The case also highlights the fact that ICANN is subject to US court jurisdiction — something likely to remain after the IANA stewardship transition — which also makes some nations very nervous.

Rumors have been floating around for a while that ICANN would like to move its headquarters and primary legal structure to Switzerland — it already has an office and a legal presence there — and this case will certainly provide ammunition for those who would like to see such a move happen.

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Comments (9)

  1. Berry says:

    I would need to find it, but I thought I recall a US case where second level names WERE recently considered property and considered subject to attachment. I don’t even recall the jurisdiction Clearly, much different than a TLD, but interesting nonetheless…..I will do some digging. Great post Kevin.

    • Reg says:

      I seem to recall this, as well. At least for in-country matters, a court can attach a domain name. What they need to prove is that any US court has jurisdiction over a [non-.us] ccTLD, which I don’t think has ever been proven (although argued). US courts have, however, claimed jurisdiction over SLDs in ccTLDs where the nameservers are in the US.

  2. Rubens Kuhl says:

    The plaintiffs should know better that these nations would only celebrate Internet presence of local citizens and media being cut-off… for those nations it’s win-win: less public criticism and an opportunity to say “told you so” about US supremacy of the Internet. Don’t expect their diplomats to run to save those ccTLDs, because they just want to watch the world burn.

  3. John Berard says:

    Kevin,

    It is the “District of Columbia” in the U.S., not Colombia, which, as we all know, is in South America.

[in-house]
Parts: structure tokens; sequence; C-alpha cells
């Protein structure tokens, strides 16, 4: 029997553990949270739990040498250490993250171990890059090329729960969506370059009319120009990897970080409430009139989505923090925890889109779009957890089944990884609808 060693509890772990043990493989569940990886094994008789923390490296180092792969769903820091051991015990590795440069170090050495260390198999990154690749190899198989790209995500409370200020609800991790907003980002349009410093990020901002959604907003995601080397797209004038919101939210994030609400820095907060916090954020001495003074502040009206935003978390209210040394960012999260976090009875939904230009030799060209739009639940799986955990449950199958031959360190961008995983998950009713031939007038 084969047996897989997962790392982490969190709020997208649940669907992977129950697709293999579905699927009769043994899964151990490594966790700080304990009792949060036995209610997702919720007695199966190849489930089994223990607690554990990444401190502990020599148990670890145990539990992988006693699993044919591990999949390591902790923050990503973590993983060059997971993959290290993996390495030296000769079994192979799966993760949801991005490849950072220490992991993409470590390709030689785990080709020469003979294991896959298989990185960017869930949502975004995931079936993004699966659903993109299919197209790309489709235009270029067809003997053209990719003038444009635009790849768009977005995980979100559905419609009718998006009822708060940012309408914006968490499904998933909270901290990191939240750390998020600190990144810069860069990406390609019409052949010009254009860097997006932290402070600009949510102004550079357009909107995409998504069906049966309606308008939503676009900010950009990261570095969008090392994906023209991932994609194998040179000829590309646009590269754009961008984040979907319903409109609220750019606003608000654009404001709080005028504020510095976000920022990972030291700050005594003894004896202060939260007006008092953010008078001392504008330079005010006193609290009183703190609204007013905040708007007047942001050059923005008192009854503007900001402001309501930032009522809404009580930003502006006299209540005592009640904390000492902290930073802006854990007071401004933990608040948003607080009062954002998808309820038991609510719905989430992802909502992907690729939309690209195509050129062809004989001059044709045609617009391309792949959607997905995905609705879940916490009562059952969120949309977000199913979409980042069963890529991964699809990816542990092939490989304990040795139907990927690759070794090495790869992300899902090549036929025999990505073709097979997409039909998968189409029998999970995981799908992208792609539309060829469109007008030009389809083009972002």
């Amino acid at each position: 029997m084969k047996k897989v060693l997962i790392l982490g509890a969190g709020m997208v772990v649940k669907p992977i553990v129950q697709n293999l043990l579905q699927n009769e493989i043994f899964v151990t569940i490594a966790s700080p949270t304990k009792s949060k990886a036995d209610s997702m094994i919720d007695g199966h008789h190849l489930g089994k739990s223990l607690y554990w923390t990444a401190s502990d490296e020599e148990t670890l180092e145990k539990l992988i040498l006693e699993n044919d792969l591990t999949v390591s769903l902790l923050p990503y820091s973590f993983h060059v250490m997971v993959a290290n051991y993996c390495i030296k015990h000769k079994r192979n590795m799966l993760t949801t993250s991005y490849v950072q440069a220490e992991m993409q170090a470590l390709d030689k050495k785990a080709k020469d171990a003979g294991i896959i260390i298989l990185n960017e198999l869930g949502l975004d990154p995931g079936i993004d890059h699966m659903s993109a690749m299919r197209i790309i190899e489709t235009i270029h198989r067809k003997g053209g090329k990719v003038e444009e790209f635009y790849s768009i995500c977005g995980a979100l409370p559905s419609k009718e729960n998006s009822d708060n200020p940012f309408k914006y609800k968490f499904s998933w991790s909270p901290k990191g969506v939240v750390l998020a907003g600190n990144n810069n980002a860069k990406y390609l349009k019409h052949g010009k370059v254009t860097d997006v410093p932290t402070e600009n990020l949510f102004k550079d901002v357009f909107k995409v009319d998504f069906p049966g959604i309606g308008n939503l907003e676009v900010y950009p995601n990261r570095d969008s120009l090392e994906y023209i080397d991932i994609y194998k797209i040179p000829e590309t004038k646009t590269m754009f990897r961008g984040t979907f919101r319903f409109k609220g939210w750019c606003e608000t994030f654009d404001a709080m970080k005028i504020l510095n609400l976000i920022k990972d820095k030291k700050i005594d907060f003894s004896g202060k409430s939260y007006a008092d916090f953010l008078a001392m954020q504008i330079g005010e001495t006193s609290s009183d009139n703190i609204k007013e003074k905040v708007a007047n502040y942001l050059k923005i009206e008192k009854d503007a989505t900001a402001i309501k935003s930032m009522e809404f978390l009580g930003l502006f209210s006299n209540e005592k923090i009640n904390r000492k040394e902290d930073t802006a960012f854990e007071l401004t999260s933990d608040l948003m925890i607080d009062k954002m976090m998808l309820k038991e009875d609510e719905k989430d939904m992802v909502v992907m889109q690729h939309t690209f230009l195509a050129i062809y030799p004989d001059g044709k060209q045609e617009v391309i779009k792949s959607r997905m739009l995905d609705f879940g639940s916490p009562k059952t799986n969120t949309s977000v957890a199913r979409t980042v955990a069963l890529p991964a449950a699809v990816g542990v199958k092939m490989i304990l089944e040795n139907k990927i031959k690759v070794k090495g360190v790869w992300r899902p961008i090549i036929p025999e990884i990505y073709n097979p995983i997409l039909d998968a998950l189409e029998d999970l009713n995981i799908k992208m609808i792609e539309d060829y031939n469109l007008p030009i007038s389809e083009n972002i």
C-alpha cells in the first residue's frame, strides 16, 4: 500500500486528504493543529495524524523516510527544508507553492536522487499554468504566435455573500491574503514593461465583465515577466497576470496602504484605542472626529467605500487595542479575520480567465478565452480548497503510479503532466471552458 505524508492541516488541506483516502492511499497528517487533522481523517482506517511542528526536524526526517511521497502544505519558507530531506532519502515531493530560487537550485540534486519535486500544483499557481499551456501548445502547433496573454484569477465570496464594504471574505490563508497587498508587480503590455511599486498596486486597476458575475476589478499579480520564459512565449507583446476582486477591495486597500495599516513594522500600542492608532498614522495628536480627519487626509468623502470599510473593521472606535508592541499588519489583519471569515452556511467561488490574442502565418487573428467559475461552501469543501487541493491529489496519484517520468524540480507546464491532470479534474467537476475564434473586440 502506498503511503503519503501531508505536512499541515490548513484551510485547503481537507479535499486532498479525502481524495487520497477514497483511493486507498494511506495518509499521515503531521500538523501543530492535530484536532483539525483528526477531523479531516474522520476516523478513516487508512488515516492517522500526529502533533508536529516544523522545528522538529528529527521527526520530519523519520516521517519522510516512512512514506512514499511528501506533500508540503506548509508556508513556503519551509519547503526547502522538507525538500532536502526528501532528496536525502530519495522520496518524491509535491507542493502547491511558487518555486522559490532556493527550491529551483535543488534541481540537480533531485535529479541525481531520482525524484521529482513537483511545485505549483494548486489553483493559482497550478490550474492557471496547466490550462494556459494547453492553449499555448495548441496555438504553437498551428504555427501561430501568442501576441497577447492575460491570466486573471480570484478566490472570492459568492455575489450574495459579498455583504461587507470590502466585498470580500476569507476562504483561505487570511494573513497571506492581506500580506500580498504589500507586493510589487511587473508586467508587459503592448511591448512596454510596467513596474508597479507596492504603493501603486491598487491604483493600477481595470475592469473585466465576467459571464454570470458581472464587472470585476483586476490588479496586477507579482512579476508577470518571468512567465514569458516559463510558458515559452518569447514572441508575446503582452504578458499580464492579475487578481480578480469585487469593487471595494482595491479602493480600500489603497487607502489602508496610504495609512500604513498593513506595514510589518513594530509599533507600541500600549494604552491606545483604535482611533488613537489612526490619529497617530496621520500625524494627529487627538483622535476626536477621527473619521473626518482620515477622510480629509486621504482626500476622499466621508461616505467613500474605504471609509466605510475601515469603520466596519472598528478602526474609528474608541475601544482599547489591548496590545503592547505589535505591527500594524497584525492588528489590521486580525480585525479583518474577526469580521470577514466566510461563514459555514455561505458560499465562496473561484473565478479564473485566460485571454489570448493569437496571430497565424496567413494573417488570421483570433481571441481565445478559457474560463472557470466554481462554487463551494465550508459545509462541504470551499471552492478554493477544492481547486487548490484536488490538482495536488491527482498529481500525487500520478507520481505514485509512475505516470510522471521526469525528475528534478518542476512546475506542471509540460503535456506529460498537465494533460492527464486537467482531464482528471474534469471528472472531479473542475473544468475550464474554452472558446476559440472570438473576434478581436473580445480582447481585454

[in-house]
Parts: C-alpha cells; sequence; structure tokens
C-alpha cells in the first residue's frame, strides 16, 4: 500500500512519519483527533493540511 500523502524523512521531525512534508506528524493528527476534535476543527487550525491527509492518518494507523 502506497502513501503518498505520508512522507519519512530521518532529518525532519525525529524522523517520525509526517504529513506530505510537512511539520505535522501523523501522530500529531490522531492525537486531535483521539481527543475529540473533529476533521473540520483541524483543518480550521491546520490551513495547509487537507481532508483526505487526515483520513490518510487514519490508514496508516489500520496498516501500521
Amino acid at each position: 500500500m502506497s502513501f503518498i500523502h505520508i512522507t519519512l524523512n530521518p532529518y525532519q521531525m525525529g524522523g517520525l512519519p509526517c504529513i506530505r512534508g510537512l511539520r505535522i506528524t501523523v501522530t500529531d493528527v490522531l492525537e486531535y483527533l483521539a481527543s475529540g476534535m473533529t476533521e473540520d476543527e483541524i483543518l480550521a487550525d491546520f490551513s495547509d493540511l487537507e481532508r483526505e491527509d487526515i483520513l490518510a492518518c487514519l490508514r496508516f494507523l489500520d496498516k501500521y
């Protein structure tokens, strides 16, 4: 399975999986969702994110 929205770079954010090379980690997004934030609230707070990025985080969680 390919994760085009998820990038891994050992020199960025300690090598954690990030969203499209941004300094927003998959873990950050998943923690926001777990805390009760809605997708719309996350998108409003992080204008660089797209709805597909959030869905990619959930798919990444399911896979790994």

Berard

  4. “Property” is a highly context-sensitive notion and depends on the specific definition used in the respective context. In a recent research article focusing on the position acquired by new gTLD applicants, I have proposed the neutral term “gTLD right” instead of “property”.

    This phrase is intended to denote the contractually based bundle of rights in a gTLD string. My proposal is based on the finding that several other relevant concepts do not adequately describe the legal position of a successful gTLD applicant. In particular, it is difficult to claim that the applicant acquires a property right in the gTLD string. Moreover, while it is technically adequate to say that the gTLD is ‘delegated into the internet root’, the legal concept of ‘delegation’ does not adequately capture the contractual foundation of this bundle of rights.

    The situation for ccTLDs is however different and not addressed in my article.

    See further: A gTLD right? Conceptual challenges in the expanding internet domain namespace
    Int J Law Info Tech (2014) (Spring 2014) 22 (1): 27-48.
    http://ijlit.oxfordjournals.org/content/22/1/27